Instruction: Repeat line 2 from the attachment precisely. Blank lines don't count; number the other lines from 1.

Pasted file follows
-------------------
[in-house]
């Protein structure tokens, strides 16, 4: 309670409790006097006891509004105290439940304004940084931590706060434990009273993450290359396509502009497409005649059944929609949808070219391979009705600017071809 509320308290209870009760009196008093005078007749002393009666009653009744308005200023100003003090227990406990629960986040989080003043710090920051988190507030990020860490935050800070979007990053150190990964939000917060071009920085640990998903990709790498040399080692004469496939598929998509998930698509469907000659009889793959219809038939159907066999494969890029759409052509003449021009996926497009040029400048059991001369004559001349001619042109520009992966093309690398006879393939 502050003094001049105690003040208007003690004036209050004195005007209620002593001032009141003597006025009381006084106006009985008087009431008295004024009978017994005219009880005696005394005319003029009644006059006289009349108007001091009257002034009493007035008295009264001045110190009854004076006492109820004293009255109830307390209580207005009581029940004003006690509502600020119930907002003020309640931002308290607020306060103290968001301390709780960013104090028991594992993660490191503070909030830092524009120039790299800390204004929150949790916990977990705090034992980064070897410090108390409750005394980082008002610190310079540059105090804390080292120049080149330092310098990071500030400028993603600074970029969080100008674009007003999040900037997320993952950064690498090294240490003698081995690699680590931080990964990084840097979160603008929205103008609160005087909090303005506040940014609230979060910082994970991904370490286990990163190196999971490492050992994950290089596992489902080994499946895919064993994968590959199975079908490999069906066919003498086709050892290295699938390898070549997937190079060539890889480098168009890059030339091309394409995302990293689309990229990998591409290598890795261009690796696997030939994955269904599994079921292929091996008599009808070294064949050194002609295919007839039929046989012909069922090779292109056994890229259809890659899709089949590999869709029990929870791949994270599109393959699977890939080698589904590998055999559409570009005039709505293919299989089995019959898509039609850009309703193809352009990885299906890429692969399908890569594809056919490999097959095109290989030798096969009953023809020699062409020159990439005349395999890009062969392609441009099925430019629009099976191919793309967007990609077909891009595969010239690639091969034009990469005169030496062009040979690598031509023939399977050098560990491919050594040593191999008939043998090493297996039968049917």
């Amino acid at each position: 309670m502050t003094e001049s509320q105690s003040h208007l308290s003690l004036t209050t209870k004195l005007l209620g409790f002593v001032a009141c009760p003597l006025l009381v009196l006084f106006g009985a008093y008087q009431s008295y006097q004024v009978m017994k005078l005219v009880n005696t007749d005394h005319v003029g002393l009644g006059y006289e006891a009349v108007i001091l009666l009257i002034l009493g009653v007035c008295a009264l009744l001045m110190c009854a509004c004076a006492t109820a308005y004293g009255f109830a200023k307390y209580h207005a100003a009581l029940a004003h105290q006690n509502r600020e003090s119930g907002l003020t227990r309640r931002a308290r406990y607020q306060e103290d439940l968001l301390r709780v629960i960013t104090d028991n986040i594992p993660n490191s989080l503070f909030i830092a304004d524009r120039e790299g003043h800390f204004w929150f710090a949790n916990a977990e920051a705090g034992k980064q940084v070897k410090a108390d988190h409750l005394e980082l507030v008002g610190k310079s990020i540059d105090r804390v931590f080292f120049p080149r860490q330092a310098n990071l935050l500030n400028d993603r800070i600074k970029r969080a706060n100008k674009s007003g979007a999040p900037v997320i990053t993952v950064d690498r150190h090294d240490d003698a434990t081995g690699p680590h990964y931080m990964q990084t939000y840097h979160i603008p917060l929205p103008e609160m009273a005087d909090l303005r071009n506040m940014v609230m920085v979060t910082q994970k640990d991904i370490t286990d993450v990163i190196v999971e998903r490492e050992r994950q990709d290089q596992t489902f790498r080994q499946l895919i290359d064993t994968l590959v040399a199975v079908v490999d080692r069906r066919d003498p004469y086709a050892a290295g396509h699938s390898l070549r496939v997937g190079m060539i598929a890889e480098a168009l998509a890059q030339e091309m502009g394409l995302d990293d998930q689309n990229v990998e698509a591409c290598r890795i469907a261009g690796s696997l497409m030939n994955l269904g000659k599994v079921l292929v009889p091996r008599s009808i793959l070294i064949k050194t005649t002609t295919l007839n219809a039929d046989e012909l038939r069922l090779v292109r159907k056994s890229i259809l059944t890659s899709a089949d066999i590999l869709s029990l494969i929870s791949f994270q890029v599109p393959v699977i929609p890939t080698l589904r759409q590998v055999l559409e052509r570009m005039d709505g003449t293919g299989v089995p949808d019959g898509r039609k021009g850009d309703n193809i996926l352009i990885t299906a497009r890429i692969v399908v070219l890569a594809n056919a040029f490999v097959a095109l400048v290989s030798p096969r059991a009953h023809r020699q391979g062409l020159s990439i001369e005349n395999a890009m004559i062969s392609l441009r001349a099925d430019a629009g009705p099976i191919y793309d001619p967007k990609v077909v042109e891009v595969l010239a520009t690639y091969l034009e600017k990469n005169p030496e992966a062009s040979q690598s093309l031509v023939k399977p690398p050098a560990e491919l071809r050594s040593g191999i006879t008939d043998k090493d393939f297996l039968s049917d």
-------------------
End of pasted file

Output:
């Protein structure tokens, strides 16, 4: 309670409790006097006891509004105290439940304004940084931590706060434990009273993450290359396509502009497409005649059944929609949808070219391979009705600017071809 509320308290209870009760009196008093005078007749002393009666009653009744308005200023100003003090227990406990629960986040989080003043710090920051988190507030990020860490935050800070979007990053150190990964939000917060071009920085640990998903990709790498040399080692004469496939598929998509998930698509469907000659009889793959219809038939159907066999494969890029759409052509003449021009996926497009040029400048059991001369004559001349001619042109520009992966093309690398006879393939 502050003094001049105690003040208007003690004036209050004195005007209620002593001032009141003597006025009381006084106006009985008087009431008295004024009978017994005219009880005696005394005319003029009644006059006289009349108007001091009257002034009493007035008295009264001045110190009854004076006492109820004293009255109830307390209580207005009581029940004003006690509502600020119930907002003020309640931002308290607020306060103290968001301390709780960013104090028991594992993660490191503070909030830092524009120039790299800390204004929150949790916990977990705090034992980064070897410090108390409750005394980082008002610190310079540059105090804390080292120049080149330092310098990071500030400028993603600074970029969080100008674009007003999040900037997320993952950064690498090294240490003698081995690699680590931080990964990084840097979160603008929205103008609160005087909090303005506040940014609230979060910082994970991904370490286990990163190196999971490492050992994950290089596992489902080994499946895919064993994968590959199975079908490999069906066919003498086709050892290295699938390898070549997937190079060539890889480098168009890059030339091309394409995302990293689309990229990998591409290598890795261009690796696997030939994955269904599994079921292929091996008599009808070294064949050194002609295919007839039929046989012909069922090779292109056994890229259809890659899709089949590999869709029990929870791949994270599109393959699977890939080698589904590998055999559409570009005039709505293919299989089995019959898509039609850009309703193809352009990885299906890429692969399908890569594809056919490999097959095109290989030798096969009953023809020699062409020159990439005349395999890009062969392609441009099925430019629009099976191919793309967007990609077909891009595969010239690639091969034009990469005169030496062009040979690598031509023939399977050098560990491919050594040593191999008939043998090493297996039968049917």